Congratulations on your new mechanical watch! As the owner of this timepiece, you have acquired a symbol of the harmony between art and science, representing human creativity. Regardless of how often you wear it or how much you spend on it, your watch should operate smoothly for years to come with minimal maintenance. All you need to do is set it up and let it do its job on your wrist.
However, it's important to keep a few things in mind to ensure that your watch continues to perform perfectly and can be passed down to future generations. It's recommended that you thoroughly understand these factors, as they will help you to appreciate and care for your timepiece properly.
How Does a Mechanical Watch Work?
Over the last three centuries, mechanical watches have retained a consistent structural design that showcases their impressive ingenuity and efficiency. The essential component of a mechanical watch is the hairspring, which serves as its beating heart. The hairspring moves back and forth at a consistent pace, oscillating anywhere between 18,000 to 36,000 times per hour, and plays a crucial role in determining the watch's accuracy by regulating tension and resisting temperature changes and magnetism. Most modern hairsprings consist of metallic alloys that compensate for temperature changes, while others are made of silicon to resist magnetism.
Considering the intricate workings of the gears and delicate springs, it's astounding that mechanical timepieces achieve an astonishing level of precision. However, mechanical watches are vulnerable to external shocks and friction, which can negatively impact their accuracy. Regular lubrication and the implementation of "jeweled" bearings, which utilize synthetic or real rubies polished to provide frictionless surfaces, help to reduce friction in the watch's movement. Well-adjusted chronometer-grade movements can maintain accuracy up to 99.999%.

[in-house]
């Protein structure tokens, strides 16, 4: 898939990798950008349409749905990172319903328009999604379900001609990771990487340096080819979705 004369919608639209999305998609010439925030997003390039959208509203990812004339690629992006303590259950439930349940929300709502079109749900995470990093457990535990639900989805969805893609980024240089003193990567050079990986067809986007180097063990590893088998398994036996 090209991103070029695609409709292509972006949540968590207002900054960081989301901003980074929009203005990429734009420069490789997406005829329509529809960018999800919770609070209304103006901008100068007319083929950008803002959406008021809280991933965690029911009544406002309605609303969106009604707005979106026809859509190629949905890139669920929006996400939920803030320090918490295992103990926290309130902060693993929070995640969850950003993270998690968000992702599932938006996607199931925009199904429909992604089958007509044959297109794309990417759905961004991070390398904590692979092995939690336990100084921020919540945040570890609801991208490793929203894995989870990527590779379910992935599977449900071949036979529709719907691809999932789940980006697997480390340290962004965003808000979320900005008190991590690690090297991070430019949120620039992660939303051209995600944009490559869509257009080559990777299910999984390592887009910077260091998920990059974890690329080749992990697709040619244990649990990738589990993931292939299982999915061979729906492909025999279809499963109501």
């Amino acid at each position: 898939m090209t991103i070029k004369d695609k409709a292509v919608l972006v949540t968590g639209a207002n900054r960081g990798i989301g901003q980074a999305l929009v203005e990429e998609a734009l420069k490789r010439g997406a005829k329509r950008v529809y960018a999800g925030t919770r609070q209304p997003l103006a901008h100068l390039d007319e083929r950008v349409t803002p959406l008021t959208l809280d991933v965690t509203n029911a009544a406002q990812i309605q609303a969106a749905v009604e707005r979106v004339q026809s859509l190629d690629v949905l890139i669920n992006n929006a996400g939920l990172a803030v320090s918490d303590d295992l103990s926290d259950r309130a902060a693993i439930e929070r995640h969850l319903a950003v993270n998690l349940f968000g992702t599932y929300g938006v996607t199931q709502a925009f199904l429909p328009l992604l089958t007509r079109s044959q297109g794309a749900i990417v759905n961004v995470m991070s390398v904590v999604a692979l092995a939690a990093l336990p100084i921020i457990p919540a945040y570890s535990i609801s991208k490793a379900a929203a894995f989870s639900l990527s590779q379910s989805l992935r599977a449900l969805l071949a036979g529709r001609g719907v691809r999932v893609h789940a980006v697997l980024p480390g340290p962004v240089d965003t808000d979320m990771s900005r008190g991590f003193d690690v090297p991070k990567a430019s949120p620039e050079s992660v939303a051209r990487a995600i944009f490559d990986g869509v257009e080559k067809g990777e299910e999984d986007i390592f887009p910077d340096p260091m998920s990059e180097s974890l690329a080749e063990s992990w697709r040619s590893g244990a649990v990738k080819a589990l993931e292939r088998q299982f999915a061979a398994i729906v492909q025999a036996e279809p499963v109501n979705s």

How to Wind and Set a Mechanical Watch
Mechanical watches offer a unique experience because they rely on their owner's interaction to function. Unlike their battery-powered counterparts, mechanical watches require winding to keep the coiled mainspring powered for a day or two, sometimes longer. A hand-wound watch represents the purest form of mechanical timepieces, which adds to their allure. To wind a watch, one must turn the crown a few dozen times. Although winding a watch is a straightforward process, it's essential to keep a few things in mind.
Take The Watch Off